It’s a familiar complaint we have—Catholics being treated unfairly by the cultural elites. But lately it’s gotten so out of hand that we had to make a public statement. Here’s what Bill Donohue had to say about this subject:
“An Off-Broadway play that was scheduled to open last night [March 22] was nixed because Jews who were polled about the theme found it to be offensive. The person who censored the play is the same artistic director who criticized his theater in 1998 for not supporting an anti-Catholic play.
“A movie whose title might have offended Muslims was dropped by a major Hollywood studio. The same studio is now associated with a film that one of the co-producers has labeled ‘conservatively anti-Catholic.’
“But none of those responsible for these decisions has been the target of the vitriol that the Catholic League has been subjected to for merely asking Ron Howard to put a disclaimer in ‘The Da Vinci Code.’
“The play that never opened is ‘My Name is Rachel Corrie.’ It is based on the real-life story of a young American woman who was killed in 2003 when she threw herself in front of an Israeli bulldozer to protest the destruction of a Palestinian home. The man who made the decision to kill the play after he polled local Jews is Jim Nicola of the New York Theater Workshop. He is the same person who slammed his theater for withdrawing its support of ‘Corpus Christi,’ the play that depicted Jesus having sex with his disciples.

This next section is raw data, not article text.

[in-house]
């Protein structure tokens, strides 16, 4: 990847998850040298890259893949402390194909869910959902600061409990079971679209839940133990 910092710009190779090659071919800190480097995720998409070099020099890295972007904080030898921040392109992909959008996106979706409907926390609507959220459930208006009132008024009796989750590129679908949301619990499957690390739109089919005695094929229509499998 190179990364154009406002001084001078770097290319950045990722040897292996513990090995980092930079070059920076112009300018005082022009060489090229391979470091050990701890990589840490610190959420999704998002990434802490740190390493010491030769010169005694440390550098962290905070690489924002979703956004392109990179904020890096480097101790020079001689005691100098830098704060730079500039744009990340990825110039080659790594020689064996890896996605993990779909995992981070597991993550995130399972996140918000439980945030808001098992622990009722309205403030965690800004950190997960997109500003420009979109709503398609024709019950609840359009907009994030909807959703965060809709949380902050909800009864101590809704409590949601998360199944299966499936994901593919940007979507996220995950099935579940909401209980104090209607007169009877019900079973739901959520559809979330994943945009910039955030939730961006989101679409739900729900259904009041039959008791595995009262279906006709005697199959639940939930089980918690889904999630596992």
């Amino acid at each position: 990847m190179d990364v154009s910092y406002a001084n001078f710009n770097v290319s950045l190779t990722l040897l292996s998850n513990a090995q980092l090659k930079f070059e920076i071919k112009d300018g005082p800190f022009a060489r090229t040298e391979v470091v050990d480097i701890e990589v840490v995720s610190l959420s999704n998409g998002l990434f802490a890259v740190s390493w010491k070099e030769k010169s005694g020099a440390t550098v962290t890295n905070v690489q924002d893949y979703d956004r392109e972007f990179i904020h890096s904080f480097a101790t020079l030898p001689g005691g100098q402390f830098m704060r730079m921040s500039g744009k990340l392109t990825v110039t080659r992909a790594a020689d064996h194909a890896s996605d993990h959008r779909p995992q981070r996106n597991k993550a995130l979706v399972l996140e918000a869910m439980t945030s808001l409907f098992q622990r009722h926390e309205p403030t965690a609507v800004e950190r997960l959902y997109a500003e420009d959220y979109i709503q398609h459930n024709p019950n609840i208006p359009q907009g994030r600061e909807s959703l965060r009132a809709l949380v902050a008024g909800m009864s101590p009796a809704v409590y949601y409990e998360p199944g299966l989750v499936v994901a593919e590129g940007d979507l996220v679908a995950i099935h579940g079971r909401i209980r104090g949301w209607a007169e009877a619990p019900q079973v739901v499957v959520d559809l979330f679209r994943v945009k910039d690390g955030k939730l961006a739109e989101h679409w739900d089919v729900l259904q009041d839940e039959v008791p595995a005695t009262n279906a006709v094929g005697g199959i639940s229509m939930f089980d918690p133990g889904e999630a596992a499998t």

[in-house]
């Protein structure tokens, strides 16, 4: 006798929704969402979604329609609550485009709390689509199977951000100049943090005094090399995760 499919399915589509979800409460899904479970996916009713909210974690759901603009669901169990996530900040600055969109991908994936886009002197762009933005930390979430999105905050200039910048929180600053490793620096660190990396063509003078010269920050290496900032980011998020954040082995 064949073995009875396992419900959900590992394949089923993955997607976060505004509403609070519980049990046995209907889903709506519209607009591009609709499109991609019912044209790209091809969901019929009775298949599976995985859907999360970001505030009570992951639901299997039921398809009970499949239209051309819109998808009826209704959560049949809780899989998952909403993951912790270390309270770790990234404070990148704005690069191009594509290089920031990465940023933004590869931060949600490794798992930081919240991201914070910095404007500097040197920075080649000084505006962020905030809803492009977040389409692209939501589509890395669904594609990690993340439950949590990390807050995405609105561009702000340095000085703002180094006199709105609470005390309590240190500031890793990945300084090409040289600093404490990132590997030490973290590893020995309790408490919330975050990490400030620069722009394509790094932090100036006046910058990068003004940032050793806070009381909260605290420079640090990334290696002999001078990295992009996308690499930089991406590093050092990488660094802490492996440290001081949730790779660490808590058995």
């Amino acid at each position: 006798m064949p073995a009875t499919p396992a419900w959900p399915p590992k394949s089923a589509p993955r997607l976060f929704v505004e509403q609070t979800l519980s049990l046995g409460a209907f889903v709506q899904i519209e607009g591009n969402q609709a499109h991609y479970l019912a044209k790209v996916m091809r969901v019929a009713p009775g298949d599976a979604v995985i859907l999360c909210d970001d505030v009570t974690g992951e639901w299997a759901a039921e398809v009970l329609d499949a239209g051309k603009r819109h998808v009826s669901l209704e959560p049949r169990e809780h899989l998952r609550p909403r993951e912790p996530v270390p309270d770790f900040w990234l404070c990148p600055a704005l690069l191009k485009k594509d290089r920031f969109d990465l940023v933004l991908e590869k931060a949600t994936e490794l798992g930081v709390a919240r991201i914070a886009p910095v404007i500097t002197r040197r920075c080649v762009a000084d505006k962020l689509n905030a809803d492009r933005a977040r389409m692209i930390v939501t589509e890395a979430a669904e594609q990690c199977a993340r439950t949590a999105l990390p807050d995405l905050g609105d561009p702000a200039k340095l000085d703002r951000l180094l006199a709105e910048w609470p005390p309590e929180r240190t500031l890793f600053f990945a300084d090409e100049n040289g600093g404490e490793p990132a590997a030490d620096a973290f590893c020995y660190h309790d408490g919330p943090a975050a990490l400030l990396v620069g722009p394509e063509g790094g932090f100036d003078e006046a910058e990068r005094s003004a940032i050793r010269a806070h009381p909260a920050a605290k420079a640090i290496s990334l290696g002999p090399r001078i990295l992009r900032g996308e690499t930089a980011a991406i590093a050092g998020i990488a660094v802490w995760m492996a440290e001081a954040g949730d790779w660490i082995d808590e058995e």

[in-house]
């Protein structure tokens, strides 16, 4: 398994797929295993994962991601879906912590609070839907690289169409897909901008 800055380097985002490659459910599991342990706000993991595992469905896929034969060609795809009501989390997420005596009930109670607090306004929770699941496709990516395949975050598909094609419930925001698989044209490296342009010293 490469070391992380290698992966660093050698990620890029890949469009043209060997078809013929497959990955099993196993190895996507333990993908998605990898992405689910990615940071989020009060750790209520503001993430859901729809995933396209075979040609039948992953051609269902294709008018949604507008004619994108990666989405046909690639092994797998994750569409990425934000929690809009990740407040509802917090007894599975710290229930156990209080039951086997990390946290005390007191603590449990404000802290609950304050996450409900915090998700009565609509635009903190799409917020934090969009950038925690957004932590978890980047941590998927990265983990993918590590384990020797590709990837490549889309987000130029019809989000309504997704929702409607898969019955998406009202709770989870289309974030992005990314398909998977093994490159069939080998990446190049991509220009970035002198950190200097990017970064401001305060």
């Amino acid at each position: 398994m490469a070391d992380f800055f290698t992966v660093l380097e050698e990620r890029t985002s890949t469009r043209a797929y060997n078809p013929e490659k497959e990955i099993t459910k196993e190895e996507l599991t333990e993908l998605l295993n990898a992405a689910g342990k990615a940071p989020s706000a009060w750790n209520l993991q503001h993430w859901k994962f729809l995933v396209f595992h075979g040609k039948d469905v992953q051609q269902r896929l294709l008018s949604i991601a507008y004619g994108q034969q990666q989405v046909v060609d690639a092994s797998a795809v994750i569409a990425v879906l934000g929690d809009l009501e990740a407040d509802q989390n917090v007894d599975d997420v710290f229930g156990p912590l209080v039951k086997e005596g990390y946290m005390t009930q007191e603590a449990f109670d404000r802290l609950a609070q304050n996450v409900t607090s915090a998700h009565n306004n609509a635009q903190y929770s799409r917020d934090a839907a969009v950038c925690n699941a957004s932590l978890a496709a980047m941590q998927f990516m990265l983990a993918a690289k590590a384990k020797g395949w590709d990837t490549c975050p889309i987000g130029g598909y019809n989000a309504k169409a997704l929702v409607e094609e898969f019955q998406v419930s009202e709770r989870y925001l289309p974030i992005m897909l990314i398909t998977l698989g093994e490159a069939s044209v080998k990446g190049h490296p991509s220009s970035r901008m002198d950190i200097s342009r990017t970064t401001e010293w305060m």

“The movie that might have offended Muslims is the Albert Brooks satire, ‘Looking for Comedy in the Muslim World.’ The ever-sensitive studio that dropped the movie because it objected to the film’s title is Sony, the same company that is releasing ‘The Da Vinci Code.’
“Get it? The artistic elite are careful not to offend Jews or Muslims, but they don’t give a hoot about offending Christians, especially Catholics. In other words, the cultural elite can be cowardly or combative—it just depends on who the target group is. And they wonder why so many Christians loathe them.”